Unreasonable DoubtI never planned to become a police officer. It wasn’t something I dreamt about when I was a little girl. As the child of a 60s radical hippy mother and a Vietnam War draft-dodging father, it would have been pretty much unthinkable.

But things have a way of changing and when life as I’d planned it came off the rails, I found myself applying. And, to my considerable surprise, being accepted.

As it turned out, that was a pretty good decision.

I love the job. I love helping people in my community, I love taking down the bad guys. I like the variety; no two days are the same, that’s for sure. I’m proud to be part of the thin blue line, and I like the people I work with.

Most of them.

I’m lucky that by the time I came along, women were an accepted part of any police department. I didn’t have to fight to be accepted because of my gender, and I didn’t have anything to prove beyond what we all had to prove.

I know that’s not the way things are everywhere. I hear stories of women working in departments where they’re not welcome and sexual harassment still happens, sad to say. It’s not only the older guys who don’t think women can do the job. Some of the young ones seem to have crawled out from under rocks.

But, here in Trafalgar, it’s been a pretty good gig. I’ve got my partner’s back and I know he’s got mine.

Until today.

Dave Evans has never liked me much. I don’t take it too personally; he’s a pretty sour guy all around. But now he’s up to something. He deliberately disobeyed a direct order of our Chief Constable, Paul Keller. I know, and Dave knows I know.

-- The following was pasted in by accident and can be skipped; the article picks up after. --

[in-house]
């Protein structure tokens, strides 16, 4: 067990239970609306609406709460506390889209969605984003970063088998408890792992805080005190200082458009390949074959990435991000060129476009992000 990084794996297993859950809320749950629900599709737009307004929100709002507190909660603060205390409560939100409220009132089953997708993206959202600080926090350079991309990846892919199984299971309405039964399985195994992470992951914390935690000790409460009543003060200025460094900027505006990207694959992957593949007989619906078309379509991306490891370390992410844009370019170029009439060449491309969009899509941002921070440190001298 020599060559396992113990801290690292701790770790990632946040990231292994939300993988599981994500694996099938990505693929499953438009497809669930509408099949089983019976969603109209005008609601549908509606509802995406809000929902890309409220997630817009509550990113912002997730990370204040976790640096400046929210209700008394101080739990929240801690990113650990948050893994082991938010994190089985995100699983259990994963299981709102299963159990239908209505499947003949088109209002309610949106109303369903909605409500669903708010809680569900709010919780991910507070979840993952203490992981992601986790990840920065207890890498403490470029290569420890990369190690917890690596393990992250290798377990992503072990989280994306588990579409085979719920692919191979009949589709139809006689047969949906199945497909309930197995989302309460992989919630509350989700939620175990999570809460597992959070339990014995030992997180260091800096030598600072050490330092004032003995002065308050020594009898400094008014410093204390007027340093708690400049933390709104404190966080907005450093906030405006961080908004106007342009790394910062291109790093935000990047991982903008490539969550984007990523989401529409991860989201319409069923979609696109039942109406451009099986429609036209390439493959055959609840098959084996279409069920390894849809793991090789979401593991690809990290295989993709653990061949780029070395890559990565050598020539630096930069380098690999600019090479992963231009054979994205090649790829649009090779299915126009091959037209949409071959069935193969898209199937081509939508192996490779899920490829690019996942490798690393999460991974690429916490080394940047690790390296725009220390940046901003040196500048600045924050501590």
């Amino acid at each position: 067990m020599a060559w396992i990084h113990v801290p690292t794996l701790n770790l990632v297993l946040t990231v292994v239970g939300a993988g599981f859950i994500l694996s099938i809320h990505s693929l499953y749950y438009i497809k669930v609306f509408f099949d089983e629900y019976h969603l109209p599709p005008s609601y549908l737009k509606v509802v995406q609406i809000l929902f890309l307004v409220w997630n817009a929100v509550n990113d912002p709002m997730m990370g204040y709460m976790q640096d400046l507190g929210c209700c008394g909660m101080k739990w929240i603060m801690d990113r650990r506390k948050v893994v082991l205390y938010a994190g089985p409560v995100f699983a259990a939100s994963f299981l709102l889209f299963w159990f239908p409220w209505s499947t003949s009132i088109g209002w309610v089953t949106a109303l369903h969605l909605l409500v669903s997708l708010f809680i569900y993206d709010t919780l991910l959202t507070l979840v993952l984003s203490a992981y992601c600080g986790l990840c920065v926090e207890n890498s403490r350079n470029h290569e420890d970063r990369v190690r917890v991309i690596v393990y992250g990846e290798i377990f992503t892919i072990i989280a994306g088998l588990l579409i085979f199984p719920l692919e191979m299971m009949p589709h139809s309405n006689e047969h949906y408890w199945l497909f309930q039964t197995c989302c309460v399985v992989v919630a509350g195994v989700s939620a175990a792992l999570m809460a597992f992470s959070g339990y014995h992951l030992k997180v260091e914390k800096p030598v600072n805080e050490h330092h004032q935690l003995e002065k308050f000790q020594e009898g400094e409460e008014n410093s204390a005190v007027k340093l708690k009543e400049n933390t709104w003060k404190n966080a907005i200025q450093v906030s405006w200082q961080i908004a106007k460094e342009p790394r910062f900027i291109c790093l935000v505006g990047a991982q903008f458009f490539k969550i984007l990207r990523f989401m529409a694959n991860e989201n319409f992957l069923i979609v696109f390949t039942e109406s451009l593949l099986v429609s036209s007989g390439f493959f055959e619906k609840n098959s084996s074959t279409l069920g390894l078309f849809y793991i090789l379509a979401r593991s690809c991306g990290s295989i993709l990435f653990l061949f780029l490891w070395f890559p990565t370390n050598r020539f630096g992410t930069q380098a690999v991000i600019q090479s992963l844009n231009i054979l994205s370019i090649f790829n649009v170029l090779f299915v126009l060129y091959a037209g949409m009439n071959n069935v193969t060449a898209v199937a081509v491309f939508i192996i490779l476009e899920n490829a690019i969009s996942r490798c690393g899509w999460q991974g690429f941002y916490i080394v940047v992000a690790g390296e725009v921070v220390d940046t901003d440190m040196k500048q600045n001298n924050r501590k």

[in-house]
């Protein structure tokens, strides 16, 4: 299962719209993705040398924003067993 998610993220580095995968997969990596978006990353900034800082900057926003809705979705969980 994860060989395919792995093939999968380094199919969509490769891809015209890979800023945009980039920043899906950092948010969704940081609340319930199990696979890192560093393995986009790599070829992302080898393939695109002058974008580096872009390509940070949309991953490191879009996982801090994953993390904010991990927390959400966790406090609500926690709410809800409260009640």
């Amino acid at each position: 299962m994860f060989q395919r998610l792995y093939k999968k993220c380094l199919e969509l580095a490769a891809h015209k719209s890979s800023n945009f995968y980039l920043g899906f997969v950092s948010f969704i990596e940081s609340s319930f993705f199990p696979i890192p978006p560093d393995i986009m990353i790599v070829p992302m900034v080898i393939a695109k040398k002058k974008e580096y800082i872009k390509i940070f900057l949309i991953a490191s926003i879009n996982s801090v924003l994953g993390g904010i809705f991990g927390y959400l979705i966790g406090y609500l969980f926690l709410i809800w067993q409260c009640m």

The question for me is, what do I do about it? Do I betray my colleague and thus the thin blue line? Do I rat him out, because it’s the right thing to do?

I no longer feel that Constable Dave Evans has my back. And that is not a good place to be, not out on the streets.


Unreasonable Doubt is the eighth in the Constable Molly Smith series from Poisoned Pen Press, February 2016.

What would it be like to return to your hometown after twenty-five years in prison for a crime you have maintained you did not commit? And why would you?

Walter Desmond is back in Trafalgar, British Columbia, having been officially exonerated when new evidence showed corruption at worst, incompetence at best, by the Trafalgar City Police conducting the investigation. His pitbull attorney is seeking five million in damages from the provincial government. But Walt has not returned to Trafalgar to pursue money or revenge. He just wants to know the why of it.

The family of the murdered girl, Sophia D’Angelo, is bitterly determined to see Walt returned to prison—or dead. But for Trafalgar’s police, including Sergeant John Winters and Constable Molly Smith, the reality is: if Walter didn’t kill Sophia, someone else did.

So, case reopened. It lands on Winters’ desk. The records are moldering. One investigating officer is dead, the other is retired—and not talking. The police are instructed to treat Walt as if he’d never been arrested or convicted. Someone else apparently killed Sophia, someone still walking free.

But too many minds remain closed. It’s good luck for Walt that a group of women in town for the dragon boat race are staying in the B&B where he’s booked, women with no local prejudices. But then a townswoman, then a boat woman, are attacked by a rapist, the media gets active, and tempers dangerously flare.

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About the author
Vicki Delany is one of Canada’s most prolific and varied crime writers, author of more than twenty Vicki Delany2published books (so far). Under the pen name Eva Gates she writes the Lighthouse Library mystery series set in a historic lighthouse on the Outer Banks of North Carolina, and as Vicki Delany, the Year Round Christmas mysteries, both for Penguin Random House. A former computer programmer and systems analyst, Vicki lives and writes in bucolic Prince Edward County Ontario. She is the current President of Crime Writers of Canada. Visit Vicki at www.vickidelany.com and on Facebook.

All comments are welcomed.

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